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 Narrow Escape After Wrong Take Off Runway Used

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Join date : 2009-09-17

PostSubject: Narrow Escape After Wrong Take Off Runway Used   Sun Sep 05, 2010 5:04 pm

September 3, 2010
A British Airways Boeing 777 had a narrow escape after taking off from a runway that was too short for that type of aircraft, an air accident report concluded.

The BA crew mistook one taxiway for another in the "serious incident" which happened at the Robert L Bradshaw Airport at St Kitts in the Caribbean on September 26 last year.

The plane, with 87 passengers on board, was left with 1220 metres of take-off room, 695 metres less than if it left from the correct intersection.

BA’s airport duty manager and station engineer who were both travelling in row 10 realised that the aircraft was "going to take off from the wrong intersection."

The station engineer left his seat to point out the error to the flight crew but realising that the take-off run had started sat down again in row four.

In the event the plane took off safely on its flight to the Caribbean island of Antigua.

The Air Accidents Investigation Board said that that the 39-year old co-pilot said that after the aircraft became airborne he saw the end of the runways under the plan’s nose.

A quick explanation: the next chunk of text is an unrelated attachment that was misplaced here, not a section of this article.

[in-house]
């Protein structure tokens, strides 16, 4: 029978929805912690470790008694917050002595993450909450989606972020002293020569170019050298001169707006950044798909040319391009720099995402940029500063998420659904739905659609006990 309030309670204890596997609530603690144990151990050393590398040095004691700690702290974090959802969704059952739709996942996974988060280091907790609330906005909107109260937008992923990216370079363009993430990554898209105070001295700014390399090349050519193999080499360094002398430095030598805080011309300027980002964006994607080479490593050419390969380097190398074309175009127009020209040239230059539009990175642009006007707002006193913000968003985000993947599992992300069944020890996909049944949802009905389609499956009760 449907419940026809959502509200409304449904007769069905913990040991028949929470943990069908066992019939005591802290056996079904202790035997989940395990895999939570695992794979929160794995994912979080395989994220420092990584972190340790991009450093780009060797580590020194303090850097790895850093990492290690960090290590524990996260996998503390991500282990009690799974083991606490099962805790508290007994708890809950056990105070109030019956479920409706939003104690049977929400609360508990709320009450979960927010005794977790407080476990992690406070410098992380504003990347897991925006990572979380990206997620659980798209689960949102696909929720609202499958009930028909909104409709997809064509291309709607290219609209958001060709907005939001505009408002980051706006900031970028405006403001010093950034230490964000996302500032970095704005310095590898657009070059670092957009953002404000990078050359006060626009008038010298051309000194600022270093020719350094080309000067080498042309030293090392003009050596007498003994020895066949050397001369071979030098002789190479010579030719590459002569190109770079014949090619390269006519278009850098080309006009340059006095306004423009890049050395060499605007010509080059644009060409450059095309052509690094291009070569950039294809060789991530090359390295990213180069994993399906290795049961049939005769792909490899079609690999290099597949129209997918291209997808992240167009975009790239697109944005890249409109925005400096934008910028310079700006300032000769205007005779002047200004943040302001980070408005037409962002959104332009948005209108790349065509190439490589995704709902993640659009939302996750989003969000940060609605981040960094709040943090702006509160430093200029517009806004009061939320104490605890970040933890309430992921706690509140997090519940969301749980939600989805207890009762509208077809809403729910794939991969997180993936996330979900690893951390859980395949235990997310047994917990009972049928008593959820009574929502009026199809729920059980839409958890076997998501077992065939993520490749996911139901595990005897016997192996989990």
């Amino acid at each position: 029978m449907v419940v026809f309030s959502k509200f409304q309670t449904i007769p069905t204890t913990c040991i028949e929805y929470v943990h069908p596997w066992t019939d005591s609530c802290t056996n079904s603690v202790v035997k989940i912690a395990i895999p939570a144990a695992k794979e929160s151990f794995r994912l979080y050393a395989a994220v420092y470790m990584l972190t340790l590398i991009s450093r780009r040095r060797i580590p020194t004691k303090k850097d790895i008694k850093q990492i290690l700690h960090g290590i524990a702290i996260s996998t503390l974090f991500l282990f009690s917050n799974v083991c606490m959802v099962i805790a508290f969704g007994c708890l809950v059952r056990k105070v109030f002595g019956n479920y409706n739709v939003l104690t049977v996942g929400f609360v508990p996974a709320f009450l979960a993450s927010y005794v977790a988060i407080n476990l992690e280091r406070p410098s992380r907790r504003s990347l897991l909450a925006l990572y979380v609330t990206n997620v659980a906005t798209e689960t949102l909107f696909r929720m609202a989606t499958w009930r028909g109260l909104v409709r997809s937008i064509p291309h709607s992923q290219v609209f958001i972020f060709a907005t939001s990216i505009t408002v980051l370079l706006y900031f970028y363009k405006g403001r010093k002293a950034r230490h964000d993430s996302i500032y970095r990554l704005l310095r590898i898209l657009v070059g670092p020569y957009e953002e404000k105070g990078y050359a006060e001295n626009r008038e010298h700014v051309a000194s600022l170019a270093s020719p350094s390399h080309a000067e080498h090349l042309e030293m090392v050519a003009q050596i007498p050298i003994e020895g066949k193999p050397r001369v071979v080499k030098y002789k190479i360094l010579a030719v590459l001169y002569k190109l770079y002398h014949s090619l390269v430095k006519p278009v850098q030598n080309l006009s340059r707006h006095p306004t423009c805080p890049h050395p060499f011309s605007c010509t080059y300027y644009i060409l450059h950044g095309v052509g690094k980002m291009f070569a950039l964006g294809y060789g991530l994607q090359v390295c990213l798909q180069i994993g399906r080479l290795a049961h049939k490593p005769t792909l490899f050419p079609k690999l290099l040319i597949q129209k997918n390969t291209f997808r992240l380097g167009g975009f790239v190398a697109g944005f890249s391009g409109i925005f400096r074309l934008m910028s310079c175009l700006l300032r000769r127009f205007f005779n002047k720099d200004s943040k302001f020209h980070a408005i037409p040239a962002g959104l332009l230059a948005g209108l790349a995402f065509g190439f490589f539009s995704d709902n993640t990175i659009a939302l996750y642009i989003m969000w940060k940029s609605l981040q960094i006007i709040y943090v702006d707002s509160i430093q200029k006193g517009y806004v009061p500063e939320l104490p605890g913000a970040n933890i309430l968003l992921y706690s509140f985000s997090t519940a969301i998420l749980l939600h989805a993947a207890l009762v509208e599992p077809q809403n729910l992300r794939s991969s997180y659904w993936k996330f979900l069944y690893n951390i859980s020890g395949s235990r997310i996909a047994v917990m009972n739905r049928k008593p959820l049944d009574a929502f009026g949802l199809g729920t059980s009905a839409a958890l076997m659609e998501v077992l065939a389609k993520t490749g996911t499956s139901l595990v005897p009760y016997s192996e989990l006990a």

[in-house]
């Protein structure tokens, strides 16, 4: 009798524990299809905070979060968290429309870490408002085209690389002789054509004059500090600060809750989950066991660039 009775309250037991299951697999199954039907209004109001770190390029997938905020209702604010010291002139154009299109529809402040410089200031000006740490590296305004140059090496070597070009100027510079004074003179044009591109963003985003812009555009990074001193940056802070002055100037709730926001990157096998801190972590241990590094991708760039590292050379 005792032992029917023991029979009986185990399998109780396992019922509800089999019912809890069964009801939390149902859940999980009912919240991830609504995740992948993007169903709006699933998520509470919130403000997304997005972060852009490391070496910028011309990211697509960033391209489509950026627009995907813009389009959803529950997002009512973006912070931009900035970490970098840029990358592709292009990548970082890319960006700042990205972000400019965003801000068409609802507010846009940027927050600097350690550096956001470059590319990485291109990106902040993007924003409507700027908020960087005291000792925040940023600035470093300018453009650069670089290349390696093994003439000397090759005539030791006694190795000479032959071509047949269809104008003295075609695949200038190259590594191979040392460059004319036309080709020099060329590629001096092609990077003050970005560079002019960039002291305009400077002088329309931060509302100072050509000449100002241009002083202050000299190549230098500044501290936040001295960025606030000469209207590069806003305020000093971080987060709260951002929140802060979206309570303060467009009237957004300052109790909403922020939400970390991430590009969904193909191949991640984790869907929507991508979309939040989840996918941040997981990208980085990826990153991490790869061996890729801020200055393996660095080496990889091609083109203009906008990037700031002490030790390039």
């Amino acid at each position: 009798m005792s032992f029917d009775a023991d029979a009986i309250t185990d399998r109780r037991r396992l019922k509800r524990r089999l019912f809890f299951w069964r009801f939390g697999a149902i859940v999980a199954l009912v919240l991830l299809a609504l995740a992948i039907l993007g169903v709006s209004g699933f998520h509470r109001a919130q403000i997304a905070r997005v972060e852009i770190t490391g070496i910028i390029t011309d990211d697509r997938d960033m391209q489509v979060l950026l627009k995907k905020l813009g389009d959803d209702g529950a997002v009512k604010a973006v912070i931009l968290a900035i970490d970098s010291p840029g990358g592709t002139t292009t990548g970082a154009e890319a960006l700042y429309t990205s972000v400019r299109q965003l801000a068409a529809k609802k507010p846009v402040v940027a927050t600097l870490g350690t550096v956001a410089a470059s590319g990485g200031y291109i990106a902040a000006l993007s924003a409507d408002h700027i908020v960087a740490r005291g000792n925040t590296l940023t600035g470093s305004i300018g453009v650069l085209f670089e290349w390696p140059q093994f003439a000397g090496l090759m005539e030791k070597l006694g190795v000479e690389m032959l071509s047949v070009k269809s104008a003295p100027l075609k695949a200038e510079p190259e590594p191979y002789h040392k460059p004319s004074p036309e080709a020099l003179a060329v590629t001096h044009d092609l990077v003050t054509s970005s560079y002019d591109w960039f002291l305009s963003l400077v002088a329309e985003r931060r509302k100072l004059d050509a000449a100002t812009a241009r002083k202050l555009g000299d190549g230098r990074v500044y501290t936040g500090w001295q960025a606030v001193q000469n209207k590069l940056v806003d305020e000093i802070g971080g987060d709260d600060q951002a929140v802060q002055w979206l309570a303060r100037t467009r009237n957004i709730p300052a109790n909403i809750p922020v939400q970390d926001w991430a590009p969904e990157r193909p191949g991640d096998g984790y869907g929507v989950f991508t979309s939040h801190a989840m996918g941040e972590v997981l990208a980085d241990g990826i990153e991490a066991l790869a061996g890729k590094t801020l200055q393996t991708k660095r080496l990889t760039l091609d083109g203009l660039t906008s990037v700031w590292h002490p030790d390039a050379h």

"At this time he realised that something was not right and realised that, although the aircraft was airborne, the end of the runway was closer than normal," the AAIB report said.

The co-pilot said that the shortest runway he had operated a 777 on was around 2000 metres. It was the first time either the pilot or co-pilot had operated out of St Kitts.

The AAIB identified a number of contributory factors:

-- The airport authority had not installed any taxiway or holding points signs on the airfield.

-- The crew did not brief the taxi routing.

-- The crew misidentified Taxiway Bravo for Taxiway Alpha and departed from Intersection Bravo.

-- The trainee air traffic controller did not inform the flight crew that they were at Intersection Bravo.

-- BA had not carried out a physical survey of the airfield.

The AAIB recommended that BA review the process by which all new destination airfields are inspected to identify any operational issues.



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